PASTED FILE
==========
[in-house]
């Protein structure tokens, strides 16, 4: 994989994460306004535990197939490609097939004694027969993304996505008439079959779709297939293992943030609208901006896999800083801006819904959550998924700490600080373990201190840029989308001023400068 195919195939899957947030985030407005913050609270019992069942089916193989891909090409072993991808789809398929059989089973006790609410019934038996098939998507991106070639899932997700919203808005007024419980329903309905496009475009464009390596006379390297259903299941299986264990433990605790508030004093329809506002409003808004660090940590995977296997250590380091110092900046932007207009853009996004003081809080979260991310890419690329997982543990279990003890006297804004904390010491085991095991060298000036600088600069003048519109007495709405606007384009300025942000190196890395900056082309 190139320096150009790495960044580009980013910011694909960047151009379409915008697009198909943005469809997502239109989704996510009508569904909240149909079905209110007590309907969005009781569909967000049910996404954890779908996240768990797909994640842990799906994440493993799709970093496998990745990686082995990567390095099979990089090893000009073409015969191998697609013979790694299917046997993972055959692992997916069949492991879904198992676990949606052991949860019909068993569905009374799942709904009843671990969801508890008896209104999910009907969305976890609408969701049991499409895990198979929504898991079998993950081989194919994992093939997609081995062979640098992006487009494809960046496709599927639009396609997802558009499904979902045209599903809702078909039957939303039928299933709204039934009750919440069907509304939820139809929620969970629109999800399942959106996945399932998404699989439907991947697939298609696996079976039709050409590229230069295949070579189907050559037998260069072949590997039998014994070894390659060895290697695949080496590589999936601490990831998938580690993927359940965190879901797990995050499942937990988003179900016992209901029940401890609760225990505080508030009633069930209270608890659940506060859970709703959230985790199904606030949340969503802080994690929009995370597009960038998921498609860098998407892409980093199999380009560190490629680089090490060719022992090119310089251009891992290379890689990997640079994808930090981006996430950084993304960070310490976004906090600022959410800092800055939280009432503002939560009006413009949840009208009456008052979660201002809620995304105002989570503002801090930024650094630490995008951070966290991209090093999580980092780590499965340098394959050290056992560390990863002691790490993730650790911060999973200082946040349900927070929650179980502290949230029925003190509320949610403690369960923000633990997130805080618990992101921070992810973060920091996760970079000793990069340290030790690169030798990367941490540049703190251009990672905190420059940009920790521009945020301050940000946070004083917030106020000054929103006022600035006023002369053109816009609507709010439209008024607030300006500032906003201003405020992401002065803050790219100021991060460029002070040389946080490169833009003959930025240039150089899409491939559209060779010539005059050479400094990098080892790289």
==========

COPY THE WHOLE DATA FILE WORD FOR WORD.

[in-house]
């Protein structure tokens, strides 16, 4: 994989994460306004535990197939490609097939004694027969993304996505008439079959779709297939293992943030609208901006896999800083801006819904959550998924700490600080373990201190840029989308001023400068 195919195939899957947030985030407005913050609270019992069942089916193989891909090409072993991808789809398929059989089973006790609410019934038996098939998507991106070639899932997700919203808005007024419980329903309905496009475009464009390596006379390297259903299941299986264990433990605790508030004093329809506002409003808004660090940590995977296997250590380091110092900046932007207009853009996004003081809080979260991310890419690329997982543990279990003890006297804004904390010491085991095991060298000036600088600069003048519109007495709405606007384009300025942000190196890395900056082309 190139320096150009790495960044580009980013910011694909960047151009379409915008697009198909943005469809997502239109989704996510009508569904909240149909079905209110007590309907969005009781569909967000049910996404954890779908996240768990797909994640842990799906994440493993799709970093496998990745990686082995990567390095099979990089090893000009073409015969191998697609013979790694299917046997993972055959692992997916069949492991879904198992676990949606052991949860019909068993569905009374799942709904009843671990969801508890008896209104999910009907969305976890609408969701049991499409895990198979929504898991079998993950081989194919994992093939997609081995062979640098992006487009494809960046496709599927639009396609997802558009499904979902045209599903809702078909039957939303039928299933709204039934009750919440069907509304939820139809929620969970629109999800399942959106996945399932998404699989439907991947697939298609696996079976039709050409590229230069295949070579189907050559037998260069072949590997039998014994070894390659060895290697695949080496590589999936601490990831998938580690993927359940965190879901797990995050499942937990988003179900016992209901029940401890609760225990505080508030009633069930209270608890659940506060859970709703959230985790199904606030949340969503802080994690929009995370597009960038998921498609860098998407892409980093199999380009560190490629680089090490060719022992090119310089251009891992290379890689990997640079994808930090981006996430950084993304960070310490976004906090600022959410800092800055939280009432503002939560009006413009949840009208009456008052979660201002809620995304105002989570503002801090930024650094630490995008951070966290991209090093999580980092780590499965340098394959050290056992560390990863002691790490993730650790911060999973200082946040349900927070929650179980502290949230029925003190509320949610403690369960923000633990997130805080618990992101921070992810973060920091996760970079000793990069340290030790690169030798990367941490540049703190251009990672905190420059940009920790521009945020301050940000946070004083917030106020000054929103006022600035006023002369053109816009609507709010439209008024607030300006500032906003201003405020992401002065803050790219100021991060460029002070040389946080490169833009003959930025240039150089899409491939559209060779010539005059050479400094990098080892790289």